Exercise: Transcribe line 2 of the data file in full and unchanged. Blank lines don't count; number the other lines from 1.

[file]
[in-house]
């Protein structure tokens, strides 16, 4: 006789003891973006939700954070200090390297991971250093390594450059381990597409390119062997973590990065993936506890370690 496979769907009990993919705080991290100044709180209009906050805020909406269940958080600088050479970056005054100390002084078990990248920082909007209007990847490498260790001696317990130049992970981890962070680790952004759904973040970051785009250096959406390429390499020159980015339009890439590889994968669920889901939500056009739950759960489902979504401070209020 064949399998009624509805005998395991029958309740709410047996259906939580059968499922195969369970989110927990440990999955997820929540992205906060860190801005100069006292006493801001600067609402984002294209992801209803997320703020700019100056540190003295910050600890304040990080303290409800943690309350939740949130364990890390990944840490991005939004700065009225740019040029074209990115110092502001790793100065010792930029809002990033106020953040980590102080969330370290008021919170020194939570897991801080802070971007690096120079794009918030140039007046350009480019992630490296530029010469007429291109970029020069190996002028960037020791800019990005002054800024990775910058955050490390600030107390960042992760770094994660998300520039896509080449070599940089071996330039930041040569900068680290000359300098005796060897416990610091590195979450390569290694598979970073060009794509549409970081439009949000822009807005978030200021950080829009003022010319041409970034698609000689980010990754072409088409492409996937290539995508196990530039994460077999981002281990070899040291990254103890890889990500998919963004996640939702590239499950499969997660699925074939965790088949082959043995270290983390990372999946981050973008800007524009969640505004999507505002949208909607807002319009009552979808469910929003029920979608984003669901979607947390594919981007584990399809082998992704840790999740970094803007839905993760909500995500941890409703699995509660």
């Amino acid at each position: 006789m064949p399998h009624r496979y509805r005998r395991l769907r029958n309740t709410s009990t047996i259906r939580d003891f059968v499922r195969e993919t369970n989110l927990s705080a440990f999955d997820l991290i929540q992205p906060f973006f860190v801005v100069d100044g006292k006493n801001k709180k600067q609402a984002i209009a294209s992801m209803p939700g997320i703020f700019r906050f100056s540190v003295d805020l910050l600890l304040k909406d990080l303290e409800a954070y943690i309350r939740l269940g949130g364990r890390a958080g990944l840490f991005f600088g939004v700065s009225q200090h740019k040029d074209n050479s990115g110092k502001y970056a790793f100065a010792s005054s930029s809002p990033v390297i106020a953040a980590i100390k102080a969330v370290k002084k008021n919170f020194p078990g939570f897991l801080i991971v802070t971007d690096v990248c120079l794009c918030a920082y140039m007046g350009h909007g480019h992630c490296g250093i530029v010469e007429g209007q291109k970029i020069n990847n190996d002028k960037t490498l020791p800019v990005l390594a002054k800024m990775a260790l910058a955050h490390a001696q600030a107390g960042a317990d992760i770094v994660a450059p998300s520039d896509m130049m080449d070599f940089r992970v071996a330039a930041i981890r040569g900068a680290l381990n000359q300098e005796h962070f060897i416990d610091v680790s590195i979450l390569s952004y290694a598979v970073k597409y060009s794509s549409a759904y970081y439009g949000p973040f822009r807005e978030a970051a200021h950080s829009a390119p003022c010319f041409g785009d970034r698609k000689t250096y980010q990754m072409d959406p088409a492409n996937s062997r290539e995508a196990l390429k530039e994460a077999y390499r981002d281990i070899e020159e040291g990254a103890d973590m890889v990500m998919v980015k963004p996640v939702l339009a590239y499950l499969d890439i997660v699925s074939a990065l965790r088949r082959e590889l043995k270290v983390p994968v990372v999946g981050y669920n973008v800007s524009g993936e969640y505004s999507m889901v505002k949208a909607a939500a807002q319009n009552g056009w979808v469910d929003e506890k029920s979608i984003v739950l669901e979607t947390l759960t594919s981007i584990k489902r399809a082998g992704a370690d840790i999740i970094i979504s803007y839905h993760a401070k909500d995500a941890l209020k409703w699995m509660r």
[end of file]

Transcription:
């Protein structure tokens, strides 16, 4: 006789003891973006939700954070200090390297991971250093390594450059381990597409390119062997973590990065993936506890370690 496979769907009990993919705080991290100044709180209009906050805020909406269940958080600088050479970056005054100390002084078990990248920082909007209007990847490498260790001696317990130049992970981890962070680790952004759904973040970051785009250096959406390429390499020159980015339009890439590889994968669920889901939500056009739950759960489902979504401070209020 064949399998009624509805005998395991029958309740709410047996259906939580059968499922195969369970989110927990440990999955997820929540992205906060860190801005100069006292006493801001600067609402984002294209992801209803997320703020700019100056540190003295910050600890304040990080303290409800943690309350939740949130364990890390990944840490991005939004700065009225740019040029074209990115110092502001790793100065010792930029809002990033106020953040980590102080969330370290008021919170020194939570897991801080802070971007690096120079794009918030140039007046350009480019992630490296530029010469007429291109970029020069190996002028960037020791800019990005002054800024990775910058955050490390600030107390960042992760770094994660998300520039896509080449070599940089071996330039930041040569900068680290000359300098005796060897416990610091590195979450390569290694598979970073060009794509549409970081439009949000822009807005978030200021950080829009003022010319041409970034698609000689980010990754072409088409492409996937290539995508196990530039994460077999981002281990070899040291990254103890890889990500998919963004996640939702590239499950499969997660699925074939965790088949082959043995270290983390990372999946981050973008800007524009969640505004999507505002949208909607807002319009009552979808469910929003029920979608984003669901979607947390594919981007584990399809082998992704840790999740970094803007839905993760909500995500941890409703699995509660």